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Topwaters have bass appeal
  |  First Published: November 2013



Bass are looking up this month, waiting for your accurately cast surface lure. Head down to your local creek or river and give this great technique a red-hot crack.

Nothing beats the sheer aggression these fish have for terrestrial insects that fall haplessly on the surface and there are hundreds of lures to take advantage of this trait.

Be it a lure splashing, blooping, fizzing, paddling or delicately twitched on the surface, bass love to attack from below. Most lures these days are designed to trigger the bass’s feeding mode when worked correctly.

The bonus is that you can put your offering into some tight, nasty country where you would normally foul up using a diving crankbait, such as over weed beds and in heavy timber laydowns.

Dawn, dusk and after dark are prime times for this technique but there are exceptions, like well-shaded sneaky creeks with lots of overhead vegetation, and more open areas on heavily overcast days.

The estuary perch are still along the rock walls and in weed beds in the tidal water from Windsor to Lower Portland. Soft plastic grubs and live prawns are snaring a few on the quieter days during the week on a run-out tide.

FLATHEAD

Flathead are widespread at present as they ambush the abundant prawns and herring. Soft plastics and vibes are deadly weapons in the right hands and can produce some cricket-score catches when the conditions are right.

Colour selection of soft plastics is always debatable but in saying that, pumpkinseed, white, bloodworm and gold are standout colours when the water has turbidity and suspended silt on the larger tides.

Go for the more translucent colours on the neap tides if the river is clear.

Areas to look for this kind of action are on the major bends, drop-offs, creek mouths and sand bars.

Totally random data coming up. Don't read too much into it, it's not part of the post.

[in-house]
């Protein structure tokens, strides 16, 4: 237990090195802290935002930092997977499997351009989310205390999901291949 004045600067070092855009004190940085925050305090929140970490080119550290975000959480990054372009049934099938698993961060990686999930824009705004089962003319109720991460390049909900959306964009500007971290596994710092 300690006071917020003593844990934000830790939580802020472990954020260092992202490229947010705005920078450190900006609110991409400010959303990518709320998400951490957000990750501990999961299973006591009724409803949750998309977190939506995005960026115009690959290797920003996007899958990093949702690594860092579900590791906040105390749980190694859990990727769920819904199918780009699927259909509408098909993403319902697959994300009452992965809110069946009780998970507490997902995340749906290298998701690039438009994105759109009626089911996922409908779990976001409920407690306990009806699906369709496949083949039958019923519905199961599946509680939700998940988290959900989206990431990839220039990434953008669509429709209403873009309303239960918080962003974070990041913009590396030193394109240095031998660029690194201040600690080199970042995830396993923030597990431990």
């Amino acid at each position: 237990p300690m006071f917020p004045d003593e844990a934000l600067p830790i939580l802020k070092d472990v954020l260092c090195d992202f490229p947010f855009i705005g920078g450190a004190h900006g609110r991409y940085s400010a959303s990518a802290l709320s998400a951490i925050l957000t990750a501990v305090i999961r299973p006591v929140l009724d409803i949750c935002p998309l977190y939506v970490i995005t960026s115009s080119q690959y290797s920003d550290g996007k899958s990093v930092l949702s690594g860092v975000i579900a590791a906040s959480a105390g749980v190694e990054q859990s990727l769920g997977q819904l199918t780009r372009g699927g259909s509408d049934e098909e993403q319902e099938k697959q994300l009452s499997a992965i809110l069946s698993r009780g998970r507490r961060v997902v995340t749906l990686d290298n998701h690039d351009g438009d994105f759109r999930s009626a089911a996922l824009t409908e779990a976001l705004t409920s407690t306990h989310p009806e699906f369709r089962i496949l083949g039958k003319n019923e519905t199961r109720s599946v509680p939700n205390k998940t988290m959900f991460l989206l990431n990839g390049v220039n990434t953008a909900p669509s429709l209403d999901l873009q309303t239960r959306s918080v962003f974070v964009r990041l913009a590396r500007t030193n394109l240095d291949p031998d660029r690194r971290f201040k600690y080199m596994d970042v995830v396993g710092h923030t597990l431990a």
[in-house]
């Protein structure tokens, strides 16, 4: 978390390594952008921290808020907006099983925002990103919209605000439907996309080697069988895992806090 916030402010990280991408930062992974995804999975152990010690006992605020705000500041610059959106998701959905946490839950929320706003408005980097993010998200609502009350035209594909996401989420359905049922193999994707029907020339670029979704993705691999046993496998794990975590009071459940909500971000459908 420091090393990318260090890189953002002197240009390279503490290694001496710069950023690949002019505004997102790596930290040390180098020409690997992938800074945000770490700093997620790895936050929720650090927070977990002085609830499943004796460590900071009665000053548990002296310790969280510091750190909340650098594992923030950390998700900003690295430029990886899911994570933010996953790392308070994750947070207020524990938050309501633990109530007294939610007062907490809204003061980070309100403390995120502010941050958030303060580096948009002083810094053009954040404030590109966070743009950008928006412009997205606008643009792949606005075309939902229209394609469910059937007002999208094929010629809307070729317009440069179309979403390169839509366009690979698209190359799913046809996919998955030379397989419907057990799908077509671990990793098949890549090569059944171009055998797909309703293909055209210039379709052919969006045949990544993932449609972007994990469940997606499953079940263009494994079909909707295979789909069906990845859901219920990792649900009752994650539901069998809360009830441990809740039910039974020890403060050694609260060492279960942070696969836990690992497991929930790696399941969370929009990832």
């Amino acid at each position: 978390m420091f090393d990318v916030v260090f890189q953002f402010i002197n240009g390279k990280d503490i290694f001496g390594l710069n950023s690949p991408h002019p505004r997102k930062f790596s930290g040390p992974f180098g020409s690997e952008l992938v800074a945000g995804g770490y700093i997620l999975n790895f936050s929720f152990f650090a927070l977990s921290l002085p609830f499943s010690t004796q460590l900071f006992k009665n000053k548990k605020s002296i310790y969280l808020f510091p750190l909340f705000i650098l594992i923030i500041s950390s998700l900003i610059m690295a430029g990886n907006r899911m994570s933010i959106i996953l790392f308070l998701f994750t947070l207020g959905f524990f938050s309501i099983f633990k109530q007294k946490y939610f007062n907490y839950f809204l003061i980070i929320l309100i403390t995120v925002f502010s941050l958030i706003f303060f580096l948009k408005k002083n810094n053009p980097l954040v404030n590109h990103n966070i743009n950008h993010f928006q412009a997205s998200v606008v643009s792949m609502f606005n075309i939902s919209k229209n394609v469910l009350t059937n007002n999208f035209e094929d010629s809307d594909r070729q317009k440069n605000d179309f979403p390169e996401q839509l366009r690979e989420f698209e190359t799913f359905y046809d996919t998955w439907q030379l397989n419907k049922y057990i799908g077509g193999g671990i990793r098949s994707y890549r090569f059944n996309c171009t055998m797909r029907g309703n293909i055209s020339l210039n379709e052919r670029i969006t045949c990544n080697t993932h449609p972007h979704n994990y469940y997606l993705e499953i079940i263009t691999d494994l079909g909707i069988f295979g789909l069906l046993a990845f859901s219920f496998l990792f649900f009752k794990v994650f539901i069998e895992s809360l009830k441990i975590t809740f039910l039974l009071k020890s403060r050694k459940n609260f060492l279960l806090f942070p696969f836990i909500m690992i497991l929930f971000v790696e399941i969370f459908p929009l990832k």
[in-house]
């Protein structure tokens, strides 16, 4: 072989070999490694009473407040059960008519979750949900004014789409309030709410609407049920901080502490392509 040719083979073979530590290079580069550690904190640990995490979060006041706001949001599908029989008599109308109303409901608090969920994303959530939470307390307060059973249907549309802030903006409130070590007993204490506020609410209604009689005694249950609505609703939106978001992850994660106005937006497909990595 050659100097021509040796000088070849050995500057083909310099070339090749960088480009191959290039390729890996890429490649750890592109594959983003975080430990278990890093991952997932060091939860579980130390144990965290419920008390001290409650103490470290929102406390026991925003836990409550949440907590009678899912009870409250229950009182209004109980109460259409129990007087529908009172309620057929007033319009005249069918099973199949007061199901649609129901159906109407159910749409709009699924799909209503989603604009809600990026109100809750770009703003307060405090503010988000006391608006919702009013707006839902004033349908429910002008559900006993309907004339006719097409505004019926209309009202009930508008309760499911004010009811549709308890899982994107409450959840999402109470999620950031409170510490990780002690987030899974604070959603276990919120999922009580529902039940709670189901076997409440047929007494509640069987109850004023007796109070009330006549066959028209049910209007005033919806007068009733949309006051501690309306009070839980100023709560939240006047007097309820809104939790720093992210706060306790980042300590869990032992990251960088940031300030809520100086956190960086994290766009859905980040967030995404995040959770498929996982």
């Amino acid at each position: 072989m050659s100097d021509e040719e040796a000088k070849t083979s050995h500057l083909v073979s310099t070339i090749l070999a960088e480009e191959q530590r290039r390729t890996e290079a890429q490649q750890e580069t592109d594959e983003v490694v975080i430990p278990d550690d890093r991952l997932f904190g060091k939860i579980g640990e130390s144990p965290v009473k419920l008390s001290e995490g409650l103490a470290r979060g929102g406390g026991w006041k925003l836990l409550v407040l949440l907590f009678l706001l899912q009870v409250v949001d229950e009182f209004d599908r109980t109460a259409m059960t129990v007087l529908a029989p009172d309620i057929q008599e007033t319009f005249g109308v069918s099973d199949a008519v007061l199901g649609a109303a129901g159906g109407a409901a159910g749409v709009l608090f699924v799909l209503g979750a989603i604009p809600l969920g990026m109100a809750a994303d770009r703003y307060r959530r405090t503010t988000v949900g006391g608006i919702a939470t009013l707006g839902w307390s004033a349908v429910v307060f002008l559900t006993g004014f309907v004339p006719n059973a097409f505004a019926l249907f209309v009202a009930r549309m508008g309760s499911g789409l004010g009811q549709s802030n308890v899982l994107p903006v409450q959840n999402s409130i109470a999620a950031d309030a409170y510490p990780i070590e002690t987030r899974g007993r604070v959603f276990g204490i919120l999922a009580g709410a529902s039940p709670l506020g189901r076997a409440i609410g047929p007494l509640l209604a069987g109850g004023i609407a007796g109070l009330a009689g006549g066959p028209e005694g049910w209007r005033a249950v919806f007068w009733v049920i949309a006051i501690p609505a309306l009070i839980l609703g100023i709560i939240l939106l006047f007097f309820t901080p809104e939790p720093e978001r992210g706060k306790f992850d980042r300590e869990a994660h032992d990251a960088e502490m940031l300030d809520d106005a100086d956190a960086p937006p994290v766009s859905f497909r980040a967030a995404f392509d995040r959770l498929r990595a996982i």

Select the right jig or blade to get your offering to the bottom and make regular contact to twig the fishes’ interest.

A few anglers will get a shock this season when fishing the upper tidal water around Windsor with bait and lures. Flathead and bream push this high up the river when there has been minimal rainfall.

They come here for one reason; food in the form of prawns and baitfish.

The beach at Windsor regularly coughs up some of these welcome saltwater species while anglers are fishing for mullet with bread through the warmer months.

Mud crabs should become active this month for those putting the effort in to bait and set traps.

The creek mouths and their smaller feeder streams from Wisemans Ferry to Brooklyn regularly produce quality muddies through Summer.

When the crabs are active, bait anglers will regularly experience some twitching of the rod tip and a bit of weight on the line. When retrieved, the weight disappears.

These are telltale signs the muddies are about. You may be lucky and foul one up in your trace but they usually let go as they get near the surface and the waiting net.

MULLOWAY

Mulloway have been abundant this year throughout the brackish reaches. They venture right up to Lower Portland and beyond if the conditions remain favourable.

Most anglers have better luck back downstream from Dads Corner to Laughtondale on the plentiful drop-offs and creek mouths.

The size of the school jew has been reasonably good this year but this will start to change later this month as the smaller soapies beat every other fish to your baits and lures.

The kingfish have moved in and are harassing bait around the headlands, in Pittwater and sometimes into Broken Bay on the bigger tides.

Live yakkas, slimies, garfish and squid are top baits to tempt a big hoodlum.

Downrigging and flatlining are both accounting for some quality kings and this should continue through Summer.

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